Classic DACB CollectionAll articles created or submitted in the first twenty years of the project, from 1995 to 2015.
Mulu Meja was born in 1934 in the sub-district of Wanche, Wolaitta, some 350 km. south of Addis Ababa. His father, Meja Madaro, was a prominent figure in his community and a respected land owner, and because of his bravery in killing a local bandit, he was awarded the title of danya (judge). Through SIM missionaries, the gospel was planted in Wolaitta from 1928 to 1937. Mulu’s father and his older brother, Markina, came to faith in 1937 followed eventually by the entire Meja family of fourteen children.
Mulu Meja attended primary and junior high at the SIM centre at Soddo from 1948 to 1954. Subsequent to that he joined the Soddo Dresser Training Programme, directed by Dr. Nathan Barlow, and graduated in 1956 with the advanced diploma in preventive medicine. He was hired by the Ministry of Education and served in the Ligaba Beyene School in Wolaitta as a health assistant. Later he was transferred to the Yirga Alem Ras Desta school as coordinator for health services among the schools in Sidamo Province until 1965.
Mulu Meja married Shitaye Galore in 1958 and together they had seven sons and three daughters – all presently residing in Canada except for one who is in the USA. All ten children are active members of Ethiopian Diaspora churches.
The Haile Sellassie government initiated the all-Ethiopia Parliament soon after the Emperor returned from his self-imposed exile in England in 1941. Mulu Meja was elected to the Ethiopian Parliament in 1966. As a parliamentarian, he successfully fought for freedom of worship for the growing number of non-Orthodox evangelicals who were persecuted and harassed by Ethiopian officialdom in Southern Ethiopia. During his years in Parliament, he attended the Law School of the Addis Ababa University and graduated in 1972.
A new opportunity for Mulu Meja came in 1973 when he was appointed to serve in the Ethiopian High Court. He held this position throughout the Marxist regime of Mengistu Haile Mariam and was even promoted in 1979 as Supreme Court Judge. He served on the Judicial Bench until 1991. This was a fitting tribute to the integrity of Mulu Meja’s Christian character as many former judges were imprisoned on charges of corruption.
In 1991, when the Ethiopian People’s Revolutionary Democratic Front (EPRDF) government came to power, Mulu Meja was one of the founders of the Southern Nations and Nationalities Democratic Union, the official party in opposition to the EPRDF government. In this position as the vice-president, he believed this was a strategic opportunity to assist the country in its journey into democracy. He fearlessly challenged the Meles Zenawi Government on several issues regarding the constitution, rule of law, and the democratic transition of the country. His voice was often heard on public radio and television and was regularly quoted in the Addis Ababa press. Because of his broad previous experience in law and in parliamentary procedures in two former regimes, his advice was sought after by a new generation of politicians. Highly respected for his Christian character and uncompromising stand on human rights, he was a firm believer that Christians must involve themselves in the political life of their respective nations. And Mulu Meja affirmed that because Christians are the salt and the light of the earth they must have a presence in the political realm.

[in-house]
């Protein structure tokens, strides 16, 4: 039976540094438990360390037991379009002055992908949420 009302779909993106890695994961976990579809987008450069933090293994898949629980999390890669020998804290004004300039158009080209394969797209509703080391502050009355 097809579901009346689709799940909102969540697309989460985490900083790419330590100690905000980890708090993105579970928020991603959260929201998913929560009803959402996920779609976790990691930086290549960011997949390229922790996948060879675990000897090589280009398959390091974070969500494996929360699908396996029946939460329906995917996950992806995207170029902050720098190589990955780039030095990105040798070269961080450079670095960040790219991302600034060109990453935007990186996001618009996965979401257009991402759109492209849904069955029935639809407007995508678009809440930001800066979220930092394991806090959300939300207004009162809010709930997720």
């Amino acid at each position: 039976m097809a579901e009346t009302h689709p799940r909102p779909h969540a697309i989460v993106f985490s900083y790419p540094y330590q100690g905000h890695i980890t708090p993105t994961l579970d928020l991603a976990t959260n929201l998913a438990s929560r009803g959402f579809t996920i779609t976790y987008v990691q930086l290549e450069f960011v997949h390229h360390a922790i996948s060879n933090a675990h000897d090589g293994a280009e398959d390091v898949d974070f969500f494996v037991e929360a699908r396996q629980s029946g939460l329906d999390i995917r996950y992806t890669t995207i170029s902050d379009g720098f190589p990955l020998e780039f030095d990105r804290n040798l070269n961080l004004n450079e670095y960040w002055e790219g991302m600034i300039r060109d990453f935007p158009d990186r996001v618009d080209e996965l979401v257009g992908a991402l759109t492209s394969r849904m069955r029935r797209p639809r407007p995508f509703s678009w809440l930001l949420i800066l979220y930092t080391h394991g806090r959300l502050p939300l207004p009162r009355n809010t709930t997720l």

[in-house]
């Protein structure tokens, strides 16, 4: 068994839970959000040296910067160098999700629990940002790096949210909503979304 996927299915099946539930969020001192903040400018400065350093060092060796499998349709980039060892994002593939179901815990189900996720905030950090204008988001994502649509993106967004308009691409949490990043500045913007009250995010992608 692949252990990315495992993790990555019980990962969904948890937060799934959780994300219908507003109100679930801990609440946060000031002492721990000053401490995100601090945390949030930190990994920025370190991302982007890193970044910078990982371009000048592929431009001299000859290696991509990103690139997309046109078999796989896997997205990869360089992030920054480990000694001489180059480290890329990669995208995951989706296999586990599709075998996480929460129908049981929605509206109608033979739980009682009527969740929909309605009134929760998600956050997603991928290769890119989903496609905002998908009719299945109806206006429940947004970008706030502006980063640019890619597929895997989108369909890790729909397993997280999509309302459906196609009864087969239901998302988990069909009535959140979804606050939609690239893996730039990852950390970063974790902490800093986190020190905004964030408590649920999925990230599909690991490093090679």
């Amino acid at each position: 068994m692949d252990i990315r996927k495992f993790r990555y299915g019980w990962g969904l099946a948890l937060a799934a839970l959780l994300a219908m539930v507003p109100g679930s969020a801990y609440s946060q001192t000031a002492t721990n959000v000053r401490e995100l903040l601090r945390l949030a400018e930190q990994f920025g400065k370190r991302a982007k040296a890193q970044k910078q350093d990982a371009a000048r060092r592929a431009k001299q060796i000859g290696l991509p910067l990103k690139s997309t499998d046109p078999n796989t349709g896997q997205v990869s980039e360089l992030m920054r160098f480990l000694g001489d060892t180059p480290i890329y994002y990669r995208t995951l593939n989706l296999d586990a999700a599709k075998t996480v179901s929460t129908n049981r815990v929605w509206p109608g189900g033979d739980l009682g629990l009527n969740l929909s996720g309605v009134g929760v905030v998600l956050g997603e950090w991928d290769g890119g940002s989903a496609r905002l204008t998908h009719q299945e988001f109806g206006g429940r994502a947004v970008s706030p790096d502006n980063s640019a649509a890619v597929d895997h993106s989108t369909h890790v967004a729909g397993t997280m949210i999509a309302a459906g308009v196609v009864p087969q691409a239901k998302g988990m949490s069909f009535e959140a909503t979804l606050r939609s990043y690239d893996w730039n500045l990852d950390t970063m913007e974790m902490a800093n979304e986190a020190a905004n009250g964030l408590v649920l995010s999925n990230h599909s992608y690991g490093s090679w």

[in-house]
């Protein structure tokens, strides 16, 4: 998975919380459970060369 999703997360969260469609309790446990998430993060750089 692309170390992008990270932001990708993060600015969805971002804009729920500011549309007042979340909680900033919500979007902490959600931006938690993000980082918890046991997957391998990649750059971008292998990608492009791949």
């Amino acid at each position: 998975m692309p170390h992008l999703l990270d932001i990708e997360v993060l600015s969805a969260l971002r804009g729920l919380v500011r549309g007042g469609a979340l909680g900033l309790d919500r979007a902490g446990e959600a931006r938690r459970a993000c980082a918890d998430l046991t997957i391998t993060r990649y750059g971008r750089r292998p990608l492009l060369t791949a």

Throughout his life he was an active member of Kale Heywet local churches in Soddo, Arba Minch, Jimma, and Addis Ababa. While he was posted in Yirga Alem from 1958 to 1965, he regularly attended the Ethiopian Evangelical Church Mekane Yesus. During regular visits to his children residing in North America (mainly Toronto), he attended the Ethiopian Evangelical Church. Mulu Meja is lauded by his family as being an upright follower of Jesus, kind, gracious, generous, wise and an able provider for their educational and spiritual well-being.
During his lengthy government service for his country during three different regimes, and under varying political philosophies, he served with integrity and respect for those of different views. In his retirement he continued to offer legal advice freely to those who were unable to defend themselves for various reasons including financial constraints. And until his death he relentlessly championed the rule of law, justice, and freedom for his beloved country of Ethiopia.
E. Paul Balisky
1) Teshome Amare, son-in-law of Judge Mulu Meja, facilitated the collecting of biographical information including a detailed response by Shitaye Galore, wife of Judge Mulu Meja.
2) Girum Molla. “Believer and Politician: The Life and Testimony of Mulu Meja,” a term paper presented to the Ethiopian Graduate School of Theology for the course, “Church and State,” 2008.
This article received in 2013, was written by Dr. Paul Balisky, a former lecturer at the Ethiopian Graduate School of Theology, a DACB Participating Member. Paul and his wife Lila now reside in Grande Prairie, Alberta, Canada.